Eric Moore earned his bachelor’s degree in biology and master’s in ecology and evolution from the University of Louisville. He is working with Tara Trammel, the John Bartram Assistant Professor of Urban Forestry in the Department of Plant and Soil Sciences. His work focuses on nonnative invasive plants and urbanization-related habitat disturbances, two of the most well-recognized threats to biodiversity in terrestrial ecosystems worldwide. Moore’s research includes an experiment designed to reduce secondary invasion of nonnative plants, promote native species diversity, and slow nitrogen cycling rates and losses within the soil following invasive plant removals. The work will help inform forest management practices and strategies for forest restoration.
Amanda Rosier earned her bachelor’s degree in microbial ecology from the University of Montana. She worked at the Montana Department of Natural Resources Conservation’s plant nursery and then North Creek Nurseries in Pennsylvania prior to joining the plant root biology lab of Professor Harsh Bais in the Department of Plant and Soil Sciences. Her work focuses on the complex, below-ground interactions of beneficial bacteria with plant roots, particularly interactions that improve plant health. Understanding these positive interactions could lead to reduced fertilizer and pesticide use and more sustainable agriculture.
Alma Vázquez-Lule earned her bachelor’s degree in biology from the National Autonomous University of Mexico and a master’s degree in geomatics from the Research Center of Geography and Geomatics in Mexico. Working with Rodrigo Vargas, associate professor of plant and soil sciences, Vázquez-Lule’s research focuses on the carbon cycle in coastal wetlands. These ecosystems can store large amounts of carbon that can mitigate the effect of increasing atmospheric carbon dioxide caused by human activities. She measures how much carbon, in the form of carbon dioxide and methane, is captured and emitted annually at the ecosystem scale by salt marshes of Delaware. Her work has applications for carbon markets and valuing ecosystem services.
Danhui Xin earned her bachelor’s and master’s degrees in environmental engineering from Tongji University. She is working with Pei Chiu, professor of civil and environmental engineering, and her research is focused on biochar, a carbon-rich product derived from organic wastes from agriculture or the timber industry. Biochar has been suggested as a means of sequestering carbon and improving soil fertility. Xin’s research expands our understanding of biochar’s electron transfer and storage properties and explores their potential applications in drinking water disinfection, irrigation and storm water treatment, and soil remediation.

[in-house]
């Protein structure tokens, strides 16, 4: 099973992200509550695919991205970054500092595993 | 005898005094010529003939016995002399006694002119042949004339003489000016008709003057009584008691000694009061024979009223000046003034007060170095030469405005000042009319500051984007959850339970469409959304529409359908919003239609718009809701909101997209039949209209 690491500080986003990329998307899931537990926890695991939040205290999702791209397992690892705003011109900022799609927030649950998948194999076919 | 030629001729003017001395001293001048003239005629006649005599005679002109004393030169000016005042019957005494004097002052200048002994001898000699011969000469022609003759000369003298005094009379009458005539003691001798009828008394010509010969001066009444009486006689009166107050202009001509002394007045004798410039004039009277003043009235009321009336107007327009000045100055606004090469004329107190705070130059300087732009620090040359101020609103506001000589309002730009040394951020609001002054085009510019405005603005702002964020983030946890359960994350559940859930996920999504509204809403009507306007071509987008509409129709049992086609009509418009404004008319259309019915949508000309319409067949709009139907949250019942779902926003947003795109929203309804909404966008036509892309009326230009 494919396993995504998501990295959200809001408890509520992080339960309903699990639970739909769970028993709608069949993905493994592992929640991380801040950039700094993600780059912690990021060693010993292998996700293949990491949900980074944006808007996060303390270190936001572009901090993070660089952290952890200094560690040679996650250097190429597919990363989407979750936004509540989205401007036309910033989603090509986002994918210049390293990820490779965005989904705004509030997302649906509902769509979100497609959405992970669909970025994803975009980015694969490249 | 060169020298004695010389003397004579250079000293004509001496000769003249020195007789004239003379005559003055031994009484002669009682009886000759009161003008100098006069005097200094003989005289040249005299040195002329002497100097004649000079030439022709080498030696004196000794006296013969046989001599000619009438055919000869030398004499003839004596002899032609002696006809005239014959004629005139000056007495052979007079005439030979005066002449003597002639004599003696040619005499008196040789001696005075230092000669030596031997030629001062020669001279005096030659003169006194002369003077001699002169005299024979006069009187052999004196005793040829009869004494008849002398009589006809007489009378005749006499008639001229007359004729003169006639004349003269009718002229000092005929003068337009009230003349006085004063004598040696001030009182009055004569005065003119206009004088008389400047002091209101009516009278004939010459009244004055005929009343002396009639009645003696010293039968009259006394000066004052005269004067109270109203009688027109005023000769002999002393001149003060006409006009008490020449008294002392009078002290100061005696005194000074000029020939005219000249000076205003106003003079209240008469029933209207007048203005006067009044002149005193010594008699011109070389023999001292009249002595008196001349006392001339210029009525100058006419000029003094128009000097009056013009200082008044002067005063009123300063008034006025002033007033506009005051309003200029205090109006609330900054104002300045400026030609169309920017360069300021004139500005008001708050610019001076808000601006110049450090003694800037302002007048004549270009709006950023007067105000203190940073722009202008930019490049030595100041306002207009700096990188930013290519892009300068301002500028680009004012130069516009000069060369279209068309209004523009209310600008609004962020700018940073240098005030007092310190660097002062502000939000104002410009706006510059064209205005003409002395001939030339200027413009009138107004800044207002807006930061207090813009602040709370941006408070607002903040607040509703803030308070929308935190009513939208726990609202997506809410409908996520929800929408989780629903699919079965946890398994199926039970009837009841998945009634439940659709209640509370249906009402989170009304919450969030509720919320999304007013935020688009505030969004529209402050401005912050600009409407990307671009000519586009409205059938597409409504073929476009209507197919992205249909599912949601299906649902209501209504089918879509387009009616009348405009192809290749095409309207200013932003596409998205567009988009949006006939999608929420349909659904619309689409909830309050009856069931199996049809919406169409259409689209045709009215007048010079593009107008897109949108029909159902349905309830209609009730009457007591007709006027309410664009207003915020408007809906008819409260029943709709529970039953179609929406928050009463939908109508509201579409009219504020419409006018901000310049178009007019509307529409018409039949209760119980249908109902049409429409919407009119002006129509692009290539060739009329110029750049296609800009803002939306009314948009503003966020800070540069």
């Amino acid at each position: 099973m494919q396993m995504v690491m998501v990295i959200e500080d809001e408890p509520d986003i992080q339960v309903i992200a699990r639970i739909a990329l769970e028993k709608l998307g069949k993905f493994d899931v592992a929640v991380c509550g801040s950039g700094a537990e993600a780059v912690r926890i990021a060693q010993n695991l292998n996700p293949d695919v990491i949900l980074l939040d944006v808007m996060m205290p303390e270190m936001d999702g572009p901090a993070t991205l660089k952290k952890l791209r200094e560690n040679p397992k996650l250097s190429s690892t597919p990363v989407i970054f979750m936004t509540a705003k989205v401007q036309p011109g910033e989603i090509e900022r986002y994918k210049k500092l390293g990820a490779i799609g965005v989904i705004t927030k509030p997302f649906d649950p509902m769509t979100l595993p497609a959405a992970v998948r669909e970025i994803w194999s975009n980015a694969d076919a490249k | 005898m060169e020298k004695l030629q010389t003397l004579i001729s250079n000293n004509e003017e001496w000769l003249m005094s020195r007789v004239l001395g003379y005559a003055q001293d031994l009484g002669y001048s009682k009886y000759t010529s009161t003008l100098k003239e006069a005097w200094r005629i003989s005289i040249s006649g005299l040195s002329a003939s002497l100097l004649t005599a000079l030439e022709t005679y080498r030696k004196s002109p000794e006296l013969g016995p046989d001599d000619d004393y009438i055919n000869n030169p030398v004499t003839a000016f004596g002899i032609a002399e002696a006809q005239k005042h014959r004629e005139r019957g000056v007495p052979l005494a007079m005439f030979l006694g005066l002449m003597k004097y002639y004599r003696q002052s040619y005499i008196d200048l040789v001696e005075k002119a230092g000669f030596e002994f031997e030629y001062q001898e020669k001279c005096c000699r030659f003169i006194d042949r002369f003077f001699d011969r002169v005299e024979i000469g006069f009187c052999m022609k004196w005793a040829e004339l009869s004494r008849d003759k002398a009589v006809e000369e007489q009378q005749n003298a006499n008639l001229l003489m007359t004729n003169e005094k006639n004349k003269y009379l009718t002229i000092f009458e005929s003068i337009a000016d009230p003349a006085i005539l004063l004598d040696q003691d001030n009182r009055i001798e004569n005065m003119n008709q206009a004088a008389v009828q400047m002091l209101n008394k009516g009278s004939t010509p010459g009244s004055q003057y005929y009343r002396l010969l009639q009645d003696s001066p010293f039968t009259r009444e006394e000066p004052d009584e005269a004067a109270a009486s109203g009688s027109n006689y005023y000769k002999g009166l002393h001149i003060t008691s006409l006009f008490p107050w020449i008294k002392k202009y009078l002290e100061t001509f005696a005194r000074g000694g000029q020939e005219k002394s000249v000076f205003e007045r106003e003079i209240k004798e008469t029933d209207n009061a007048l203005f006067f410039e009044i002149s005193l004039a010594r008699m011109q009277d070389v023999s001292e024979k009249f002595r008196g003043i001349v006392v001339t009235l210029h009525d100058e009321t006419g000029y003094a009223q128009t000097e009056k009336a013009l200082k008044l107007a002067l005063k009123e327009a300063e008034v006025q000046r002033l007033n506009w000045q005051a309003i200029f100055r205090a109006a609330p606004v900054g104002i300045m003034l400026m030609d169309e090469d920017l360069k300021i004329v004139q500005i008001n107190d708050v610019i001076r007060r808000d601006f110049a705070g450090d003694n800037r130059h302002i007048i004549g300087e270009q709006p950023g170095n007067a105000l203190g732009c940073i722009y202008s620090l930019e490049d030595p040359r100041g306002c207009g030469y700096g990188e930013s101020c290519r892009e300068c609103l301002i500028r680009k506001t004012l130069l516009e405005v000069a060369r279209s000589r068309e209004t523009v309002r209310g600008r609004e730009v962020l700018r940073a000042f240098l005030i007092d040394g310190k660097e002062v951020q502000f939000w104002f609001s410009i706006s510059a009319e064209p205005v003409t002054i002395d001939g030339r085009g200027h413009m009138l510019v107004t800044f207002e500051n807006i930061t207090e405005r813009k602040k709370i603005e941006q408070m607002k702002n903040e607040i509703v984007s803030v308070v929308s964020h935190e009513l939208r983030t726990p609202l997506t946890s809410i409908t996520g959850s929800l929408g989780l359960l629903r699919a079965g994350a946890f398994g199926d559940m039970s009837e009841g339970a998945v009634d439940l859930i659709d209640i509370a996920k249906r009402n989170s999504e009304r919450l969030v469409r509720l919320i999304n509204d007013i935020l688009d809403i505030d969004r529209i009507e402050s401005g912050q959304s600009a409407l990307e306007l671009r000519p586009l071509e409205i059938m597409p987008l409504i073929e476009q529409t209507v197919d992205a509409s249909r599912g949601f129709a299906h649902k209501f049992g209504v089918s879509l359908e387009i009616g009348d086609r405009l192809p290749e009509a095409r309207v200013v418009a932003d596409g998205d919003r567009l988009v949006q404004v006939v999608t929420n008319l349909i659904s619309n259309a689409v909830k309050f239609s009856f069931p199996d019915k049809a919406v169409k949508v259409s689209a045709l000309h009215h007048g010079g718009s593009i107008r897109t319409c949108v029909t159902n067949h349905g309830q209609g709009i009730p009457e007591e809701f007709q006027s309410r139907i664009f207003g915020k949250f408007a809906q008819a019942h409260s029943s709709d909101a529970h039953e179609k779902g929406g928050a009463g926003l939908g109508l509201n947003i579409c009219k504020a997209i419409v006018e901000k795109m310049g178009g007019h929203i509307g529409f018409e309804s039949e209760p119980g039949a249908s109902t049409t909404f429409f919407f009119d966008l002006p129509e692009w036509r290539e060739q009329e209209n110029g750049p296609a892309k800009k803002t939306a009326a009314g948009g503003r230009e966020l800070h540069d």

How To Apply
Applications for 2020-22 DENIN Environmental Fellowships are open. The deadline is April 23, 2020.
The fellowship is open to current University of Delaware doctoral students with an environmental focus whose advisers are DENIN-affiliated faculty members. Fellows are required to provide a brief written report annually, to attend certain DENIN events, and to make occasional presentations to the DENIN or EPSCoR communities. The fellowship begins in September and provides funding for two years.
An application packet must include the following: a proposal narrative, resume, and letters of recommendation from the applicant’s adviser and at least one other faculty member who is familiar with the applicant’s work.
Application instructions are available for download here: DENIN Environmental Fellows Application Instructions 2020. The online application page is available here.
Address questions regarding the fellowship or the application process to DENIN Associate Director Jeanette Miller by email or by calling 302-831-4167.
Support for the DENIN Fellows
Funding for the DENIN Fellows is provided in part through private philanthropy. If you are interested in helping to support the next generation of environmental leaders, please contact Jeanette Miller.